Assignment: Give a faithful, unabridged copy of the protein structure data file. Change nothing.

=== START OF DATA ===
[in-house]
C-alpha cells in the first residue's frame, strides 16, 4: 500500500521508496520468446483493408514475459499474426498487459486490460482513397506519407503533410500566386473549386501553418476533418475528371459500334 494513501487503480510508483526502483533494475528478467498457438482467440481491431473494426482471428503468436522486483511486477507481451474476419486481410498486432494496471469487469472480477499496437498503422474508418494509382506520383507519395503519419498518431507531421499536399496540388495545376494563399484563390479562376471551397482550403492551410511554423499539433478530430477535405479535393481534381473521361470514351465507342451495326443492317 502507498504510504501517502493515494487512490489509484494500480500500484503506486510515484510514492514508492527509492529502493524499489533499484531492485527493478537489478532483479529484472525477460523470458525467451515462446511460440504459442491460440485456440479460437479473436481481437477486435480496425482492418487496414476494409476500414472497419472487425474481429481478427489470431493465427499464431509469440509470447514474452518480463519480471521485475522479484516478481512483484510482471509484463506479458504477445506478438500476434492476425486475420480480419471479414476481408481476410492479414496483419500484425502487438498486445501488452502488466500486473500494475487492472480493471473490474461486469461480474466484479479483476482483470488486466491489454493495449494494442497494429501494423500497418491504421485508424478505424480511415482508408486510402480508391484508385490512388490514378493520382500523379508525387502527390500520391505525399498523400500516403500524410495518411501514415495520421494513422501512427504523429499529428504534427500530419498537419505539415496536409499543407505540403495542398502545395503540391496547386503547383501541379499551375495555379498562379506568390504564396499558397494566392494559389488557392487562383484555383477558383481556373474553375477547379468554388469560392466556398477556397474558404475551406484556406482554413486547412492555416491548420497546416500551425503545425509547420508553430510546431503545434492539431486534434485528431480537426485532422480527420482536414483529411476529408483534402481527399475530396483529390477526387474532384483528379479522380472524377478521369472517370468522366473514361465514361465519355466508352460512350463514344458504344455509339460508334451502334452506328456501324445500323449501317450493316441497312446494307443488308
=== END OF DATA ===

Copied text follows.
[in-house]
C-alpha cells in the first residue's frame, strides 16, 4: 500500500521508496520468446483493408514475459499474426498487459486490460482513397506519407503533410500566386473549386501553418476533418475528371459500334 494513501487503480510508483526502483533494475528478467498457438482467440481491431473494426482471428503468436522486483511486477507481451474476419486481410498486432494496471469487469472480477499496437498503422474508418494509382506520383507519395503519419498518431507531421499536399496540388495545376494563399484563390479562376471551397482550403492551410511554423499539433478530430477535405479535393481534381473521361470514351465507342451495326443492317 502507498504510504501517502493515494487512490489509484494500480500500484503506486510515484510514492514508492527509492529502493524499489533499484531492485527493478537489478532483479529484472525477460523470458525467451515462446511460440504459442491460440485456440479460437479473436481481437477486435480496425482492418487496414476494409476500414472497419472487425474481429481478427489470431493465427499464431509469440509470447514474452518480463519480471521485475522479484516478481512483484510482471509484463506479458504477445506478438500476434492476425486475420480480419471479414476481408481476410492479414496483419500484425502487438498486445501488452502488466500486473500494475487492472480493471473490474461486469461480474466484479479483476482483470488486466491489454493495449494494442497494429501494423500497418491504421485508424478505424480511415482508408486510402480508391484508385490512388490514378493520382500523379508525387502527390500520391505525399498523400500516403500524410495518411501514415495520421494513422501512427504523429499529428504534427500530419498537419505539415496536409499543407505540403495542398502545395503540391496547386503547383501541379499551375495555379498562379506568390504564396499558397494566392494559389488557392487562383484555383477558383481556373474553375477547379468554388469560392466556398477556397474558404475551406484556406482554413486547412492555416491548420497546416500551425503545425509547420508553430510546431503545434492539431486534434485528431480537426485532422480527420482536414483529411476529408483534402481527399475530396483529390477526387474532384483528379479522380472524377478521369472517370468522366473514361465514361465519355466508352460512350463514344458504344455509339460508334451502334452506328456501324445500323449501317450493316441497312446494307443488308